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Home / 2012 / 09 / 05 / Immigration Detention in Texas [FACT SHEET]
September 05, 2012

Immigration Detention in Texas [FACT SHEET]

By Ruthie Epstein

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Texas by the Numbers

  • Detained immigrants held by Immigration and Customs Enforcement (ICE) in facilities in Texas: 7,985 daily (24% of the total population detained by ICE).
     
  • Detained immigrants held by ICE in Texas county jails: 3,000 daily.
     
  • Detained immigrants held by ICE in remote facilities in Texas: 3,200 daily. (See ref. 1)

 ICE Facilities in Texas

  • Two ICE-run Service Processing Centers, El Paso and Port Isabel, hold a total of 1,700 immigrants per day.
     
  • Two ICE-only Contract Detention Facilities, Houston and Pearsall, run by private prison companies, hold a total of 2,600 immigrants per day.
     
  • Two “civil” detention facilities, Karnes County and Hutto, run by private prison companies, hold a total of 685 immigrants per day. (See ref. 2)
     
  • 19 jails runs by counties or private prison companies hold the remaining 3,000 immigrants detained by ICE in Texas. The largest of these jails are Polk County, Rolling Plains, and East Hidalgo.

 The Facts 

  • ICE holds the overwhelming majority of the 400,000 asylum seekers and other immigrants it detains annually – under civil immigration law authority – in jails and jail-like facilities.
     
  • ICE has 33,400 detention beds in about 250 facilities across the country.
     
  • Arriving asylum seekers and many other immigrants are detained without access to individual court review of their detention.
     
  • ICE spends $2 billion per year on detention – 28 times its budget for alternatives to detention.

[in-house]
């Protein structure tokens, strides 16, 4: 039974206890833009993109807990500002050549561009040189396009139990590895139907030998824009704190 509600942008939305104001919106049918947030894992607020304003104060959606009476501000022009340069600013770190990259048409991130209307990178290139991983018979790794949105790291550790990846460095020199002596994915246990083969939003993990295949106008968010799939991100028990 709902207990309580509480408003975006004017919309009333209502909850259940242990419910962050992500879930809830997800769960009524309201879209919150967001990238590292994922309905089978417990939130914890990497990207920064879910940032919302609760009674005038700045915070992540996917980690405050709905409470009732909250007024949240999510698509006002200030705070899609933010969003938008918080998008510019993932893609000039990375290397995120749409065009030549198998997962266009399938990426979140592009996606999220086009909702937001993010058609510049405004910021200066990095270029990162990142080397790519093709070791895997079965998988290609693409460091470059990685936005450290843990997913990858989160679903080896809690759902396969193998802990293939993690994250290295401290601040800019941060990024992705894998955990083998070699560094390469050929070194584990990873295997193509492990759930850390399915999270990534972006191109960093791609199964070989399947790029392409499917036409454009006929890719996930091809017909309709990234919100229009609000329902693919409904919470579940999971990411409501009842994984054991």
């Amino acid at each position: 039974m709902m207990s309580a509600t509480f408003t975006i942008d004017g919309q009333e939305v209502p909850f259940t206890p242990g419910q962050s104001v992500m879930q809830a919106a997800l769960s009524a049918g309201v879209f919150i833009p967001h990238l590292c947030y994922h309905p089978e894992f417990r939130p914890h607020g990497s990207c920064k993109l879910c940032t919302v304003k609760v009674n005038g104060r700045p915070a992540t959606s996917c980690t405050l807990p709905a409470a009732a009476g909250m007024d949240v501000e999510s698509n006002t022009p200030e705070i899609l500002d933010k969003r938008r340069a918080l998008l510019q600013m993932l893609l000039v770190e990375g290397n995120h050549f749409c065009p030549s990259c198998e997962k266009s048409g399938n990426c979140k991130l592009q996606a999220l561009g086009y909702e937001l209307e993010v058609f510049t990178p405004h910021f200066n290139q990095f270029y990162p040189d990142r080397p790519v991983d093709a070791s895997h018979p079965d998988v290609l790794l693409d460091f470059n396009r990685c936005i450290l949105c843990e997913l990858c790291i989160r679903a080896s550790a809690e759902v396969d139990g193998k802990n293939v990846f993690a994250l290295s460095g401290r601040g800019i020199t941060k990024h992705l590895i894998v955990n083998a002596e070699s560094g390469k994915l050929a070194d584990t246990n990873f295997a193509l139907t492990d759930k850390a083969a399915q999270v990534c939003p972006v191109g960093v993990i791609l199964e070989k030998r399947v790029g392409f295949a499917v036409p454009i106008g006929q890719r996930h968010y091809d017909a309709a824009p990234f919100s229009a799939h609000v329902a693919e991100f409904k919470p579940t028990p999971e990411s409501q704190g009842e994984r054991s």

• Detention costs taxpayers $164 per day. Alternatives cost taxpayers 30 cents to $14 per day. The pilot community-based alternatives program at Casa Marianella in Austin is a good model for the positive potential of alternatives to detention.
     
  • Immigrants in removal proceedings do not receive government-funded counsel. Immigration detention creates a tremendous barrier to accessing legal representation. 40% of ICE’s detention beds are in remote locations.
     
  • Highly regarded Legal Orientation Presentations reach just 15% of detained immigrants and 35% of detained immigrants in removal proceedings annually.
     
  • Non-profit legal services providers – like American Gateways, RAICES, and ProBAR – are under-resourced to meet the need.
     
  • Removal hearings are held via video at ICE facilities including Port Isabel, Hutto, and Rolling Plains, undermining due process for detained immigrants.
     
  • Budget-strapped Texas counties seek to contract with ICE in hopes of revitalizing their economies through expanded immigration detention.
 
1. “Remote” is used here to mean more than 60 miles from a metropolitan area, so that travel time for an attorney based in a city who has volunteered to represent an immigrant in detention would be at least two hours round trip.
 
2. Civil” detention facilities is used here as shorthand for facilities that offer less restrictive conditions including limited freedom of movement within a secure facility, contact visits with family and friends, more than one hour per day of outdoor access, and limited privacy in toilets and showers. Women held at Hutto do not wear uniforms, but men detained at Karnes do. See Human Rights First, Jails & Jumpsuits: Transforming the U.S. Immigration Detention System – A Two-Year Review (2011), and ABA Civil Immigration Detention Standards (2012).